Manny says GGG has slight edge
SPORTING CHANCE - Joaquin M. Henson (The Philippine Star) - September 13, 2017 - 4:00pm

Sen. Manny Pacquiao expects a humdinger of a fight between unbeaten WBA/WBC/IBF/IBO middleweight champion Gennady Golovkin of Kazakhstan and Mexican challenger Saul (Canelo) Alvarez at the T-Mobile Arena in Las Vegas on Saturday night (Sunday morning, Manila time).

“It’ll be an exciting fight,” said Pacquiao. “Both are heavy-handed. And when you’re fighting someone who’s heavy-handed, the tendency is you change the way you fight because you know you can get hurt. I think they’re about even in speed and power. But Golovkin is more of a pressure fighter. There will be knockdowns because both are capable of landing big shots.”

Asked for a prediction, Pacquiao said Golovkin has a slight edge over Alvarez. “I’m giving Golovkin a 15 percent advantage,” he said. “Alvarez can counter Golovkin with combinations so it won’t be easy either way. A lot will depend on how the fighters adjust to each other. You always go to your strengths like if you’re fighting a taller opponent with an advantage in reach, you use your quickness to move around him and create angles.”

Pacquiao said there’s a slight similarity between Alvarez and Antonio Margarito. Both Mexicans are heavy-handed body punchers but Alvarez is quicker on the draw. In 2010, Pacquiao survived a vicious body shot in the sixth round to outpoint Margarito at the Cowboys Stadium in Arlington, Texas. It seemed like the ropes broke Pacquiao’s fall and prevented a knockdown. But Pacquiao said that wasn’t the case. He was near the ropes and stumbled after losing his footing but the body shot had nothing to do with it.

Former two-time world champion Gerry Peñalosa said it’s a toss-up. “If it ends in a knockout, it’s Golovkin but if it’s a decision, it’s Alvarez, maybe controversial,” he said. “I’m a big fan of Canelo and I really want him to win.  It’ll be a hard fight for both but good for boxing.”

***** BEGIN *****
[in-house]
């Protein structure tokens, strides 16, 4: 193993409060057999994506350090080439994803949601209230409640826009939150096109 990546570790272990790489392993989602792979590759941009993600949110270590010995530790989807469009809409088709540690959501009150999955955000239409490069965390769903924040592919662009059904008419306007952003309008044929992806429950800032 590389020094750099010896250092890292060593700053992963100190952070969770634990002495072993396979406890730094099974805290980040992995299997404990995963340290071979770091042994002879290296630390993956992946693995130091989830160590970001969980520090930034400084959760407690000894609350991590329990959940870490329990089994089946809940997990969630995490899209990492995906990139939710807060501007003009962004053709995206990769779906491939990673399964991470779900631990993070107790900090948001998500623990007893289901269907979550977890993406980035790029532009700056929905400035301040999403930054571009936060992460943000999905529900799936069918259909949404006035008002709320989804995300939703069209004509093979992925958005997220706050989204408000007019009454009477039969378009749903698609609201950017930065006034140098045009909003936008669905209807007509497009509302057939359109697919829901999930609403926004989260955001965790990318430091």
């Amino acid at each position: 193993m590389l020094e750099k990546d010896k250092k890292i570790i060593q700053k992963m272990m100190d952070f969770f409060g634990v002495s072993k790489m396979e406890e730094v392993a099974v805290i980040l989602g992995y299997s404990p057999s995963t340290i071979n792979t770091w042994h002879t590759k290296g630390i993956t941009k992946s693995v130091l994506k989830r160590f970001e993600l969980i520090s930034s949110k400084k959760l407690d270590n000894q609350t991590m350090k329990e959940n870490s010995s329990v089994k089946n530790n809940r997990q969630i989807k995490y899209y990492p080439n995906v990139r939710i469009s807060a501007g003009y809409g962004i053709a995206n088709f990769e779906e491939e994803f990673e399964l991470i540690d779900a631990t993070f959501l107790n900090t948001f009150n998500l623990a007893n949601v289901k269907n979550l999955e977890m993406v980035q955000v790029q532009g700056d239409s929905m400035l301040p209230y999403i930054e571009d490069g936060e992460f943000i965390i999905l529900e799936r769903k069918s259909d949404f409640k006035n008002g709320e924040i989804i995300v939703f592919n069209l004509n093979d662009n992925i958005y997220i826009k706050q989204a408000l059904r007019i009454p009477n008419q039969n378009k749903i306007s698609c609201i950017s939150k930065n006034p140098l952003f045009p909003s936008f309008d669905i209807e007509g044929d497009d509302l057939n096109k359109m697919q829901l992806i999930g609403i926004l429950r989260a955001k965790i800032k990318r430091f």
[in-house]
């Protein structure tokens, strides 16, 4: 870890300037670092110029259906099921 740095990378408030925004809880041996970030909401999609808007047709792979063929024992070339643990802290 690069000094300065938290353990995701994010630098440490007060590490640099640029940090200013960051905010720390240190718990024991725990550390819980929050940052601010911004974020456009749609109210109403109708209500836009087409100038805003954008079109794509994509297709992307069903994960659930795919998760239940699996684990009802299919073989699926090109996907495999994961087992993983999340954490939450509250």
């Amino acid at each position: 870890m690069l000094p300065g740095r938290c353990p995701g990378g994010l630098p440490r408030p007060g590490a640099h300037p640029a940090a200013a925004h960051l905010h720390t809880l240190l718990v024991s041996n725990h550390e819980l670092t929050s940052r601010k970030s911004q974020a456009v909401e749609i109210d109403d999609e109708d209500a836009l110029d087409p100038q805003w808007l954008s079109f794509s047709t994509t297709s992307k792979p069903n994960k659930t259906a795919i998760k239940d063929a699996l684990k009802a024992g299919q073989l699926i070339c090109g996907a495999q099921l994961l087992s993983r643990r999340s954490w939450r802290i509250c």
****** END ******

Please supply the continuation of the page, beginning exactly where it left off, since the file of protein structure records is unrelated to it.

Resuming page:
Peñalosa hit the nail on the head when he predicted Floyd Mayweather would stop Conor McGregor in the 10th round of their recent encounter. Now, he’s picking a winner by knockout and a winner by decision. “Both have one-punch knockout power,” he said. “Golovkin’s jab will give problems for Canelo. Quality of opposition and stamina are Canelo’s advantages.”

Alvarez, 27, has logged 51 fights compared to 37 for Golovkin, 35, and that’s because the Mexican turned pro at 15. In the amateur ranks, Alvarez’ record was 44-2 while Golovkin posted a 345-5 mark, bagging a gold at the 2003 AIBA World Championships and a silver at the 2004 Athens Olympics. In 2004, Golovkin was in Puerto Princesa to win the middleweight gold at the Asian Championships. Golovkin’s extensive simon-pure experience is the reason for his solid foundation in the basics. Golovkin’s late father was Russian and his mother is Korean.

Alvarez is a former WBC middleweight and WBC/WBO superwelterweight champion whose victims include Miguel Cotto, Sugar Shane Mosley and Amir Khan. His only loss as a pro was to Mayweather by a majority decision in 2013. He has won seven in a row since the Mayweather fight. 

Both Alvarez and Golovkin are coming off wins on points despite their history as knockout finishers. Last May, Alvarez decisioned Julio Cesar Chavez, Jr. while last March, Golovkin went the full route in beating Daniel Jacobs. Golovkin’s record is 37-0 with 33 KOs, including 18 in the first three rounds, five in the first. Alvarez has a 49-1-1 slate with 34 KOs, including 14 in the first three rounds, five in the first.

Golovkin’s chin is as strong as granite. He’s never been floored or stopped as an amateur or pro. Alvarez knows that so he’ll focus his attack on the body. He’ll try to slow down Golovkin and turn it into a physical battle of attrition. The Ring Magazine’s Tom Gray picked Alvarez to win by unanimous decision. But it’ll be a challenge to stave off Golovkin who’s smarter and a more proficient technician.

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